Smart companies look before they leap into communicating about social issues.

PR firms that stress the importance of speaking out on social issues may be selling their clients a bill of goods, according to a survey by Brunswick Group.

Conducted by the self-described “critical issues firm,” the report found a huge disconnect between corporate executives and voters when it comes to engagement on social issues.

Less than four in ten (36 percent) of voters “agree unequivocally” that companies should speak out on social matters.

Brunswick survey shows smart companies should think twice or maybe three times before speaking out on social issues

That stands in sharp contrast to the 63 percent of execs who believe the public is anxiously waiting for their words of wisdom. It might be a case of super-inflated egos.

Brunswick notes “the organizational impulse to weigh in on any and every social issue is disregarded by audiences, disconnected from what people want and even diminishing to corporate reputation.”

It warns executives about falling into “The Talking Trap.”

There’s a similar disconnect when it comes to whether a company effectively communicates about social issues.

Nearly three quarters (74 percent) of executives believe their companies effectively speak out on issues.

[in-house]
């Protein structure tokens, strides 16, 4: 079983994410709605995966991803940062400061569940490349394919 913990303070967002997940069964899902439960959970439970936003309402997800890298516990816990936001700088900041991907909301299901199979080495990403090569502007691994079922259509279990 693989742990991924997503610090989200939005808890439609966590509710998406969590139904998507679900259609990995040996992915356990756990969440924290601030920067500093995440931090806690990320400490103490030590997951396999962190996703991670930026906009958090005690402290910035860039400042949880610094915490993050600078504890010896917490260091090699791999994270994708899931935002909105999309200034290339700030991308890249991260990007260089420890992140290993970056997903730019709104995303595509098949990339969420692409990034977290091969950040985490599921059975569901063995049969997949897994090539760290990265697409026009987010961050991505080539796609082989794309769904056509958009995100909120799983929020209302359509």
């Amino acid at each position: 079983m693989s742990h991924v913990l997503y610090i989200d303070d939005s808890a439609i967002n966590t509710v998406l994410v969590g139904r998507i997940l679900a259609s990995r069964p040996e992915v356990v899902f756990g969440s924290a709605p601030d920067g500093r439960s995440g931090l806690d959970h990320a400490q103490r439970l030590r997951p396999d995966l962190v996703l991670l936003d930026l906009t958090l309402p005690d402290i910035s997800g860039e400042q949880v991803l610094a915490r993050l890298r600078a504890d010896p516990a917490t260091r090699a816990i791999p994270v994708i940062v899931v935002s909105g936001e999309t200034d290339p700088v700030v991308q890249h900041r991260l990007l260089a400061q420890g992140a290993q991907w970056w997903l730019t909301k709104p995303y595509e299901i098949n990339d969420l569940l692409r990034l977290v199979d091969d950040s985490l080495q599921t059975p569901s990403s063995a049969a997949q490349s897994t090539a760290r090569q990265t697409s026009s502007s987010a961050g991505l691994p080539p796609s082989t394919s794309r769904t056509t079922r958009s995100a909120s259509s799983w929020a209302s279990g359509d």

Only 39 percent of voters agree. Half of Biden voters say companies are effective, while only 26 percent of Trump supporters agree.

The poll’s upshot: executives should think twice or maybe three times before going public on social issues.

Your words may turn off more people than they turn on.

We are shocked that Big Oil resorted to Big PR to improve their environmental image.

A somewhat naive peer-reviewed paper by Brown University researchers found that Big Oil has relied on PR firms for more than three decades. Duh?

Why did PR firms decide to work for the richest corporate clients? As bank robber Willie Sutton used to say, because that’s where the money is.

Published in Climate Change, the Brown paper cites Ogilvy’s work in BP’s classic “Beyond Petroleum” campaign, which sought to “divert attention from the fossil fuel industry to reframe climate change as an issue of individual responsibility.”

The researchers castigated Edelman, which also has come under recent fire for its work for super bad boy ExxonMobil, for representing the American Fuel and Petrochemical Manufacturers and American Petroleum Institute.

Those diligent investigators even found that Greenpeace and the Environmental Defense Fund rely on PR. The environmental groups used DC-area Caplan Communications, winner of a 2006 O'Dwyer Award for PA/Environmental PR.

Of course, the intrepid Brown probers fell into the old false equivalency trap. Big Oil paid Ogilvy, Edelman and the bunch millions over the years. Big Green paid Caplan peanuts.

Big Oil has much to contribute to the public conversation about climate change. PR firms can help make that happen.

Energy companies must engage with the public on the road to a lower carbon future. Robust PR will be needed to fuel the way.